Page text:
Advanced Use Case Analysis
What is Use Case Analysis?
Use case analysis in software engineering is a process of collecting and describing the user requirements, in which they are transformed into actors and use cases. The goal is to identify roles, processes, and classes within a software system. It is usually used within the software development process. The use case analysis has its place in classical project approaches as well as in the agile development.
What is a Use Case?
A use case defines a goal that may be achieved by performing a series of actions over a system by a user role (known as an actor). An actor may represent a human or an external system.
Definition of Use Case
A completely defined use case has the following structure:
- Primary actor
- Minimal guarantees
- Success guarantees
- Frequency of use
- Flow of events
How to Perform Use Case Analysis?
You need to identify actors and use cases for the modeled system. Collect all user roles that can interact with the system. Think about all possible goals for the identified roles that should be met and write them down as use cases. The best way how to do it is to create a use case diagram. Add actors to the diagram one by one. Associate use cases to each actor. Some use cases may be a little bit complex or their parts may be reused by several other use cases. Identify and create such use cases and associate them with the complex use cases using include and extend associations.
An included use case represents a nested part of another use case. The use case is not complete without the included use case.
A use case can be extended by another use case. Extended use cases may exist even without their extensions. An extension is performed when a specific condition is met in a so-called extension point.
How to Create UML Use Case Diagram?
You may create a use case diagram very easily with use case tools provided by Software Ideas Modeler.
Create a new project and add a new use case diagram.
Click on the Actor button in the toolbox and drag it over the diagram editor canvas. Then set the name that describes the user role best. E.g. Accountant, Task Planner, Transaction Pool
Repeat these steps until you have added all the actors.
Select an actor and click on Add Use Case button in the context bar. Then set the name of the use case. The name should clearly describe what is the goal of this user interaction with the modeled system. E.g. Create an invoice, Plan a task, Register transaction
Add included use cases if there are any.
Add use case extension if there are any.
Specify details of the particular use cases. Enter the individual action or event steps for each use case.
Creating Use Cases
If you have identified the use cases, you may continue with other steps - add another level of details and enter the use case description and other parameters. To access the use case detail form, right-click on a use case and choose Show Definition.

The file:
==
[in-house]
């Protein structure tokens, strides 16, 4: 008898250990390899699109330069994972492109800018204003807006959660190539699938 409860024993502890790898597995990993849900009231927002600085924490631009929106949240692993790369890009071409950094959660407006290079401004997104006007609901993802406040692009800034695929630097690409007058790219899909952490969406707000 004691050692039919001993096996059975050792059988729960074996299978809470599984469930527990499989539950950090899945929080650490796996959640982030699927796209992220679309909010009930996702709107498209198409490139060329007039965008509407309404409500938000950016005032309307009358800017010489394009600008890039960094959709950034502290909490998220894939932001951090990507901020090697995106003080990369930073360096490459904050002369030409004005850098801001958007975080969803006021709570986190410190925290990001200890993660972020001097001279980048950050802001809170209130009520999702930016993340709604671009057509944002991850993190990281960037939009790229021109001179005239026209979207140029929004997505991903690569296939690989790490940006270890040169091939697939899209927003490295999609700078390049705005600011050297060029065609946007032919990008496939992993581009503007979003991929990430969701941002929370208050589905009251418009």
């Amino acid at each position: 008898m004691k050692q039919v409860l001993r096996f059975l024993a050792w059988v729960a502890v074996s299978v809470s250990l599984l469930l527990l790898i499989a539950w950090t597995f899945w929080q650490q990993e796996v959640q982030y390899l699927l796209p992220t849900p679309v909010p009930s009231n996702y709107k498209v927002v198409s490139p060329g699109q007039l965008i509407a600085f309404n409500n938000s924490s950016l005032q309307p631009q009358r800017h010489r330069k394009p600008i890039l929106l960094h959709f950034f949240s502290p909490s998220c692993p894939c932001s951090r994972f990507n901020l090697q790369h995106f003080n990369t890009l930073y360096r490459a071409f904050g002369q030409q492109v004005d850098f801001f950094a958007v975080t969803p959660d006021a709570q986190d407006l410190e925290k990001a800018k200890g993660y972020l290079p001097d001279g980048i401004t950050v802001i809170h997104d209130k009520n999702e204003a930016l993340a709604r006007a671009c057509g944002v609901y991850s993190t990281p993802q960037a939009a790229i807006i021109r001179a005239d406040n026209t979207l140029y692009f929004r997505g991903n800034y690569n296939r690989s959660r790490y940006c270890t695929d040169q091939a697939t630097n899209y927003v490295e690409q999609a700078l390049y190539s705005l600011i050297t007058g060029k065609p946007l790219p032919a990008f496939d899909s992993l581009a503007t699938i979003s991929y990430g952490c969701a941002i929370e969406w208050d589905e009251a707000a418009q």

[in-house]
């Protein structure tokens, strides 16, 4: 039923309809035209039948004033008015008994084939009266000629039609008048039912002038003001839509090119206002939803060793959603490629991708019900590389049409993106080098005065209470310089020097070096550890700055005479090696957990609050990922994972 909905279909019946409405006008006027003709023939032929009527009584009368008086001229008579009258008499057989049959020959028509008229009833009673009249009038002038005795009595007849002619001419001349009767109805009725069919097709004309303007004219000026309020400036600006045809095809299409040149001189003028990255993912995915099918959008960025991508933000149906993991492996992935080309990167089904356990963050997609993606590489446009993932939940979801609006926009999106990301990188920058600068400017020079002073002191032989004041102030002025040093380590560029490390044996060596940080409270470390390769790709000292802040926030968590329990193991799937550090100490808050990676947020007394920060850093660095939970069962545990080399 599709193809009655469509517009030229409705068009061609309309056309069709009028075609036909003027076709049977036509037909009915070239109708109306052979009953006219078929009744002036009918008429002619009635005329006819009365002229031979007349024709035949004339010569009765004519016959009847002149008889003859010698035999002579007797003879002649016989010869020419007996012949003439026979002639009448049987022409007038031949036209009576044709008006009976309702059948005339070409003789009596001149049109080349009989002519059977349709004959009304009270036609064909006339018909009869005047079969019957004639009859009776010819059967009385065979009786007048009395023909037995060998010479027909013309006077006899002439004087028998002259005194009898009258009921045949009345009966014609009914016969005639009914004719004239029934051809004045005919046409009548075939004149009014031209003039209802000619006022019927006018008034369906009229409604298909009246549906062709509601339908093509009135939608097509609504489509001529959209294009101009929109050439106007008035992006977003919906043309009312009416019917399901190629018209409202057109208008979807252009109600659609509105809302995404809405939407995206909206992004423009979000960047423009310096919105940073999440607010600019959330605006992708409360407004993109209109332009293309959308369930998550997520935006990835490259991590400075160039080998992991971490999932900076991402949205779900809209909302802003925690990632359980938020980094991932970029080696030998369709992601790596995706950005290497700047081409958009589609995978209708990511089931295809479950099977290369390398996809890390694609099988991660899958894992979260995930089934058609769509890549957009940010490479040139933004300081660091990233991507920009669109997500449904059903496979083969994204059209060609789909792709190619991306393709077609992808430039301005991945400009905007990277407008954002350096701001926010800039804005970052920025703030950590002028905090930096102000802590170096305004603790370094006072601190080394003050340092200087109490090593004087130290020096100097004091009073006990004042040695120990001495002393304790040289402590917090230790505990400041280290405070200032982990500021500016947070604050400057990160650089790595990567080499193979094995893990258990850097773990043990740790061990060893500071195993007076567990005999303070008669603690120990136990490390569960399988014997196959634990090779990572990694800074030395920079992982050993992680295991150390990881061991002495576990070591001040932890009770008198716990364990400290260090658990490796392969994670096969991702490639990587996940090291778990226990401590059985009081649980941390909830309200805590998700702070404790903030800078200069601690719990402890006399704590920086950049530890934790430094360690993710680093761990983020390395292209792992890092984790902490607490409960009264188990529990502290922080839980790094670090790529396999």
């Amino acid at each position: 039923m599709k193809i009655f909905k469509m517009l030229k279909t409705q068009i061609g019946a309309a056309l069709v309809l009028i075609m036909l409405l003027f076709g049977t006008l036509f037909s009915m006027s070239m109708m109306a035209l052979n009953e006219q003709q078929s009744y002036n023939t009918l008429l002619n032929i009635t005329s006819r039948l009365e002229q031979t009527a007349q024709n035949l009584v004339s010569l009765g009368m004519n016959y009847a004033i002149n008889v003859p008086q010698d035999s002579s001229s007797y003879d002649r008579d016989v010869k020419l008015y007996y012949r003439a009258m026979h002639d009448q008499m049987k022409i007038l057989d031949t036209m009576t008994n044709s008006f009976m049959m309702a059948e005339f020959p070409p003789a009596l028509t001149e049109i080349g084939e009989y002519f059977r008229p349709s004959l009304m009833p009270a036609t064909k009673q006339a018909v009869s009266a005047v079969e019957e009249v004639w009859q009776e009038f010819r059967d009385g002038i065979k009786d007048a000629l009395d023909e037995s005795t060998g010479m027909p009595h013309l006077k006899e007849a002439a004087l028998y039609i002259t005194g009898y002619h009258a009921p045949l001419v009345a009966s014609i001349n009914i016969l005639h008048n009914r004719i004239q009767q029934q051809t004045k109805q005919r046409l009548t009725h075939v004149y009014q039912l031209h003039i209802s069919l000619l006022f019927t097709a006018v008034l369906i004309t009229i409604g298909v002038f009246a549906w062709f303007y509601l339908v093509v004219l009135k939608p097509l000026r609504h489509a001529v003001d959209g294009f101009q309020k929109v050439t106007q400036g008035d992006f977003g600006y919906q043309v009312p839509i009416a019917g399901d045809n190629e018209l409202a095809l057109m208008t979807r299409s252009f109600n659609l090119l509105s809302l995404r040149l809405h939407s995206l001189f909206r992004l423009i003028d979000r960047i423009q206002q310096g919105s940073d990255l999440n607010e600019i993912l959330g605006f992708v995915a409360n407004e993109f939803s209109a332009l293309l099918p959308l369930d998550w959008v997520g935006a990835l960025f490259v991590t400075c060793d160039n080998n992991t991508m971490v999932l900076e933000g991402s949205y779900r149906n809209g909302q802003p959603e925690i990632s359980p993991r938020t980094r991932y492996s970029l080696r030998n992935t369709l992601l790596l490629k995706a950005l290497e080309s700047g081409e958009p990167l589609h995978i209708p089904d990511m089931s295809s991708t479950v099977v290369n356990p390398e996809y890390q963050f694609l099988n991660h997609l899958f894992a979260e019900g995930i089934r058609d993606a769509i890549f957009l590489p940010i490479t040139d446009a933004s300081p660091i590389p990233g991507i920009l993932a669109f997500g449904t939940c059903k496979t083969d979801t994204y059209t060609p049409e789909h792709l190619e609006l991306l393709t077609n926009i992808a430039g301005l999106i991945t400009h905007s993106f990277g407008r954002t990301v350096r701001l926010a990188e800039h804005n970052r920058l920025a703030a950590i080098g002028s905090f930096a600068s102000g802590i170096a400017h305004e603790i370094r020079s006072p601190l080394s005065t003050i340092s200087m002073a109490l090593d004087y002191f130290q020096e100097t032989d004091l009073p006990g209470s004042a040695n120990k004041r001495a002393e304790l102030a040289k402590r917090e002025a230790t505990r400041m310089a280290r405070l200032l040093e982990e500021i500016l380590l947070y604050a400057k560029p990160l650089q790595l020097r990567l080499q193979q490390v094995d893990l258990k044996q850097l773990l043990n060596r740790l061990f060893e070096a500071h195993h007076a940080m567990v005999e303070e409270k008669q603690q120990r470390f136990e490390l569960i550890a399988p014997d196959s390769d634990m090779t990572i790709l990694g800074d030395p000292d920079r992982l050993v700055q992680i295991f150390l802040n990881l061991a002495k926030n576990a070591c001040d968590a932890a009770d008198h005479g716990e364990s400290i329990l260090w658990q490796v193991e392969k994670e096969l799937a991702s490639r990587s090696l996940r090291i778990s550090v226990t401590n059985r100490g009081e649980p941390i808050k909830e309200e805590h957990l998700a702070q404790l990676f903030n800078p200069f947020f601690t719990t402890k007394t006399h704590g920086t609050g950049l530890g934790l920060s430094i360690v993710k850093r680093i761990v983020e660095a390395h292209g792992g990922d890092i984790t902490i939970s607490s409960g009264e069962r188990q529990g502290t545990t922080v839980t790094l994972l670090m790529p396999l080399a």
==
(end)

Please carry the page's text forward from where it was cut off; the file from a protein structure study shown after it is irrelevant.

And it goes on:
Specify the primary actor of the use case. It is a human actor who initiates the interaction with the system. Then you should specify stakeholders (or supporting actors) which helps to fulfill the use case goal and react to the primary actor interaction.
Each use case has its scope. It may be one of these:
- Organization Black Box
- Organization White Box
- System Black Box
- System White Box
A level of details can be specified for a use case. If the steps are expressed only in an outline - you should set the Very High Summary level. If a use case mentions implementation details on a programming language level, you should set level as Too Low for such use case. Each use case can have another level of detail depending on its importance or required accuracy. There are these levels available:
- Very High Summary
- User Goal
- Too Low
Another use case attribute is the precondition. It says what condition should be met to be able to perform the given use case.
We can also specify what conditions should be met to fulfill the goal of the use case. Success guarantees define a condition to meet the primary actor goal. Minimal guarantees define a condition to meet the stakeholders' promises at least.
Triggers define actions or events that may invoke the use case.
You can also enter other additional details as the frequency of use or priority to better describe the importance of the use case.
You can track the state of use case analysis. A use case may be in one of these states:
Insert Events to Use Case Event Flow
We have defined the attributes of a use case. However, how to write use cases? How to define the flow of events and actions which describe the essence of a use case? In the Use Case editor, switch to the Flow tab. It offers several buttons that allow you to create the flow of events, insert the individual events, adjust their nesting, choose the way how they are numbered.
These actions are available:
- Insert Event Below
- Insert Event Above
- Insert Sub Event
- Indent Level
- Outdent Level
- Add Link
- Paste Flow Events
- Delete Event
The editor is optimized to work with a mouse as with a keyword.
These shortcut keys may be useful when working with the use case editor:
- CTRL+Enter - adds a new event
- CTRL+Plus - shows a context menu that allows you to choose between several options: Insert Event Below, Insert Event Above, and Insert Sub Event.
- Tab - increase the nesting of the current event
- SHIFT+Tab - decrease the nesting of the current event